EXACTLY!!!!Risk doesn't disappear when you buy a hedge, it's simply shifted and transformed. In the case of the aforementioned 2008 article and my ramblings about the banks and insurers, naked credit (and market, depending on how the hedge was constructed) risk was simply traded for counterparty risk. With 96% of notional derivative exposure concentrated in just 6 banks - all with excessive leverage, opaque VouDou accounting (Sak Passe'), and tummy full of hidden NPAs amongst one of the worst macro environments of several lifetimes , one must question, "Is the counterparty risk one just assumed greater than the credit/market risk sold, combined?"
“The banks say they’re flat on European risk, but that’s based on aggregated positions. We don’t know how those will hold offif the European crisis blows up.”
JPMorgan Chairman and Chief Executive Officer Jamie Dimon said last week that the bank was trying to reposition a portfolio of corporate credit derivatives and used a flawed trading strategy. The lender, the largest in the U.S. by assets, is believed to have sold protection on an index of corporate debt and bought protection on the same index to hedge its initial bet, according to market participants who asked not to be identified because their trading strategies aren’t public.
The two bets moved in opposite directions this year, causing losses and proving that even hedges that look perfect can break down, Pirrong said.
Once again for the unitiated, shall we?
Reggie Middleton on CNBC's Squawk on the Street - 10/19/2010
Mr. Middleton discusses JP Morgan, bank risk and technology and is the only pundit in the financial media that we know of that called Apple's margin compression issues and did so successfully just hours before they reported! Click here or click below to see the video.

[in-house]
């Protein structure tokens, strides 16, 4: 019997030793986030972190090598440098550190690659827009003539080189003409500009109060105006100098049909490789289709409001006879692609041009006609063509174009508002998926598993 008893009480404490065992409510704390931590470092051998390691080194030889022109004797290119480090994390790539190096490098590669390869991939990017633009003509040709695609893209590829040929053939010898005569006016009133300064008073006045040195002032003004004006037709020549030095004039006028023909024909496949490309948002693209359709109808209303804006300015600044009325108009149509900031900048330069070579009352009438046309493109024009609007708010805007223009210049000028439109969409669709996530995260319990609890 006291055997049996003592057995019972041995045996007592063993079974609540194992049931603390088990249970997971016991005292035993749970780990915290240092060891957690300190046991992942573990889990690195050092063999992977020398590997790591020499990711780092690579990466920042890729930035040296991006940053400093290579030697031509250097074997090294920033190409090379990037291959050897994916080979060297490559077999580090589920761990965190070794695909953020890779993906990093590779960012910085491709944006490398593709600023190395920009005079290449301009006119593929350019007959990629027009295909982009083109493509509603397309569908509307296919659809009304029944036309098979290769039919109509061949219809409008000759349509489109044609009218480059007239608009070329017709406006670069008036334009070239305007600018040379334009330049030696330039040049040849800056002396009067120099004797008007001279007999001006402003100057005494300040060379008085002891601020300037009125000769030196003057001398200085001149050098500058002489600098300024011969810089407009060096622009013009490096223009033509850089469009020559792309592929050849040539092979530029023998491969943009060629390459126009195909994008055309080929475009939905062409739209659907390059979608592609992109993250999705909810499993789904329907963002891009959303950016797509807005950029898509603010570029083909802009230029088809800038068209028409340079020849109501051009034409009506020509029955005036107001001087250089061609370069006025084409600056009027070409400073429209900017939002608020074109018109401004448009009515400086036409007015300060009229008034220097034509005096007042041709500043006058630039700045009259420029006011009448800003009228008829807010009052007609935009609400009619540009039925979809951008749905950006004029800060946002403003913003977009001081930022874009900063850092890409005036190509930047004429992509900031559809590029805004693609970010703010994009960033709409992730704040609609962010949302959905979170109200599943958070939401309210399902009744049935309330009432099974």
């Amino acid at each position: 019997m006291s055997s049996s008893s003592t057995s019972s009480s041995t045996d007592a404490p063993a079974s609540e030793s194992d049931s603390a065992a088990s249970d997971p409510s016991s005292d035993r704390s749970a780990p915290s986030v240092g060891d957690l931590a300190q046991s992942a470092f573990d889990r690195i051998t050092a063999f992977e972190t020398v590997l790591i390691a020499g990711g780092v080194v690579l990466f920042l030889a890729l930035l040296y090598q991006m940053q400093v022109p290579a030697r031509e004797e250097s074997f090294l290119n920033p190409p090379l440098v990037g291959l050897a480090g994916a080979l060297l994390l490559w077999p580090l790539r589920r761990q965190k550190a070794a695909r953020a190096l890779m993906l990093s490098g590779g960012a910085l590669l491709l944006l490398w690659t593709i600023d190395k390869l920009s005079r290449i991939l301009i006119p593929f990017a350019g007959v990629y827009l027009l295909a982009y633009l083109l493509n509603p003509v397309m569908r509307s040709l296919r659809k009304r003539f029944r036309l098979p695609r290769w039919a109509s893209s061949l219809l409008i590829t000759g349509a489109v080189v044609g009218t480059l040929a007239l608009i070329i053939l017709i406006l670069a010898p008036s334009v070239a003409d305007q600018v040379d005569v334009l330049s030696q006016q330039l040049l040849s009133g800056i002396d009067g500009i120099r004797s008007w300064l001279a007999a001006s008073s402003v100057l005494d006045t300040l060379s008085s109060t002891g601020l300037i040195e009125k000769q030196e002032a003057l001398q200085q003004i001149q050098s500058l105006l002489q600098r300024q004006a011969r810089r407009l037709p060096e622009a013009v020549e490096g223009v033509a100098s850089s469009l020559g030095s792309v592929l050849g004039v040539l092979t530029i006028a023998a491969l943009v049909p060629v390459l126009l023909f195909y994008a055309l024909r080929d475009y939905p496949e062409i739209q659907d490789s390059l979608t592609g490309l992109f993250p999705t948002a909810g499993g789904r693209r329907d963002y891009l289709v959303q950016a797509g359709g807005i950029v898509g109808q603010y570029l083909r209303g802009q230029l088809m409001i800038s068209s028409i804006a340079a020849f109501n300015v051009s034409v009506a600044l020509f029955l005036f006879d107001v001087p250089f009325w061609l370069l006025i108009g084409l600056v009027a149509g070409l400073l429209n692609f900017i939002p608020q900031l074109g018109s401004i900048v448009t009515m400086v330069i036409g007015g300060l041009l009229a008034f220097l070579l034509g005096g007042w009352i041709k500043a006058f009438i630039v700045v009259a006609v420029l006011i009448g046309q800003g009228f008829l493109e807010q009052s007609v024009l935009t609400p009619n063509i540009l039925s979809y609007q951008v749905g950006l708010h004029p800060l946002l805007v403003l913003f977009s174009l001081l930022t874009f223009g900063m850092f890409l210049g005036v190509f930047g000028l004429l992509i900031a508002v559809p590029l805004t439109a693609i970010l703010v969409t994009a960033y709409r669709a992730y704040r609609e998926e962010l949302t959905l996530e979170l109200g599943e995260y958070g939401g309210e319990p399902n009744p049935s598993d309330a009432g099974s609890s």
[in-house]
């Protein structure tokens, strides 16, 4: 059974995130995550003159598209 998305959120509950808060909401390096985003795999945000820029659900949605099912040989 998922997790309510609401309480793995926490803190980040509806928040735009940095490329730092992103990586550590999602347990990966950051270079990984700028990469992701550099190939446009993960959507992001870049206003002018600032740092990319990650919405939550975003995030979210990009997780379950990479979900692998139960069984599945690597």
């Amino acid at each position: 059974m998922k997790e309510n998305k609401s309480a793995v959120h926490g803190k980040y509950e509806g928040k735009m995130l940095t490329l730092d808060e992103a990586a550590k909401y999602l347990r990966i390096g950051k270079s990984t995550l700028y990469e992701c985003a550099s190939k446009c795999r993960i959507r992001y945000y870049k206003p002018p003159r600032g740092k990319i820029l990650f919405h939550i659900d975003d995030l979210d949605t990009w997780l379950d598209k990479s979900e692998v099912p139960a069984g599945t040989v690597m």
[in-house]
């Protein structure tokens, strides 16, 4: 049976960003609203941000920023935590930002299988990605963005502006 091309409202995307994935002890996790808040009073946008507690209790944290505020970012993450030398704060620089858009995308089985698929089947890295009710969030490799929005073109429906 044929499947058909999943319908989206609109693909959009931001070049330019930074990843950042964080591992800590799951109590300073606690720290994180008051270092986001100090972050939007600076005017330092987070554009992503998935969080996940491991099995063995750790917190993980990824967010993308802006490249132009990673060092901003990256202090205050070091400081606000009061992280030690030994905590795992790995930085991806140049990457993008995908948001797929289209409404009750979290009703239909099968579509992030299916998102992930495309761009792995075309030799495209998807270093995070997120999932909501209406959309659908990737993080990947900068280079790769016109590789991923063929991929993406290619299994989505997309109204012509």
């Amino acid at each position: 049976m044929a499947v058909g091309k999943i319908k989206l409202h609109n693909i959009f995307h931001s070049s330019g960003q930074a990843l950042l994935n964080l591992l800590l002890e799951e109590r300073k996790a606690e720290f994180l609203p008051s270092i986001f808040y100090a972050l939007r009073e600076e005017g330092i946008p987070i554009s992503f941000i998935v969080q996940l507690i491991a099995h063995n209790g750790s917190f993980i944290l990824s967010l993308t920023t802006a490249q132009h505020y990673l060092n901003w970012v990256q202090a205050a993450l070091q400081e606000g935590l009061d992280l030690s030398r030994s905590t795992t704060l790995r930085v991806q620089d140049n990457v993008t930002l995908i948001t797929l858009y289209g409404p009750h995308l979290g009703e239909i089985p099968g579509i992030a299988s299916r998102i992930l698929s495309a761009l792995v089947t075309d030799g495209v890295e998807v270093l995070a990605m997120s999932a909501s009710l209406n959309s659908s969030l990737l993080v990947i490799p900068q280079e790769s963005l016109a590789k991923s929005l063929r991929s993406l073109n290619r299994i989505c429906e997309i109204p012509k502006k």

Here's a subscription dump of our archives for JPM to placate the insatiable thirst of the BoomBustBlog paid subscriber:
JPM Report (092209) Final - Professional09/24/2009
For those who have not read my seminal piece on Dimon's house of Morgan, JPM Public Excerpt of Forensic Analysis Subscription published nearly three years ago, allow me to take the liberty to excerpt it for you...
JPMorgan, Goldman Sachs
JPMorgan said in a regulatory filing that it purchased $144 billion of CDS related to the five European countries as of the end of the first quarter, while it sold $142 billion. Goldman Sachs (GS) bought $175 billion of protection and sold $164 billion, the firm said in its filing.... Bank of America Corp., Morgan Stanley (MS) and Citigroup Inc. (C) report only net CDS exposures. The five banks together account for 96 percent of the credit-derivatives market in the U.S., according to the Office of the Comptroller of the Currency. JPMorgan has written a quarter of the total, the OCC data show.
And here's the BoomBustBlog version of events:
|I'm Hunting Big Game Today:The Squid On The Spear Tip, Part 1 & Introduction||
Summary: This is the first in a series of articles to be released this weekend concerning Goldman Sachs, the Squid! In this introduction (for those who do not regularly follow me) I demonstrate how the market, the sell side, and most investors are missing one of the biggest bastions of risk in the US investment banking industry. I will also...
|Hunting the Squid, Part2: Since When Is Enough Derivative Exposure To Blow Up The World Something To Be Ignored?||
Hunting the Squid, Part2: Since When Is Enough Derivative Exposure To Blow Up The World Something To Be Ignored?